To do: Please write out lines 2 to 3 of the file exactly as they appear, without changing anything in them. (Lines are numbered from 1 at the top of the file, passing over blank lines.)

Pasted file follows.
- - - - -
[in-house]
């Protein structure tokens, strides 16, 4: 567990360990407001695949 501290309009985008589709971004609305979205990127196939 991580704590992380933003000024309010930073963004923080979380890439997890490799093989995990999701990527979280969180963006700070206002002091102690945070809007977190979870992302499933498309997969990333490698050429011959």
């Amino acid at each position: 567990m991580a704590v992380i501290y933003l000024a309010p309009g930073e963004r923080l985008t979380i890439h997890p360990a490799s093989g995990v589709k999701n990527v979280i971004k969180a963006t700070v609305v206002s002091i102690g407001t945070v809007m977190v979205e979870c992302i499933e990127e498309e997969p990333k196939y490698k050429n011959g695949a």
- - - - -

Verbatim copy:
């Protein structure tokens, strides 16, 4: 567990360990407001695949 501290309009985008589709971004609305979205990127196939 991580704590992380933003000024309010930073963004923080979380890439997890490799093989995990999701990527979280969180963006700070206002002091102690945070809007977190979870992302499933498309997969990333490698050429011959």
């Amino acid at each position: 567990m991580a704590v992380i501290y933003l000024a309010p309009g930073e963004r923080l985008t979380i890439h997890p360990a490799s093989g995990v589709k999701n990527v979280i971004k969180a963006t700070v609305v206002s002091i102690g407001t945070v809007m977190v979205e979870c992302i499933e990127e498309e997969p990333k196939y490698k050429n011959g695949a």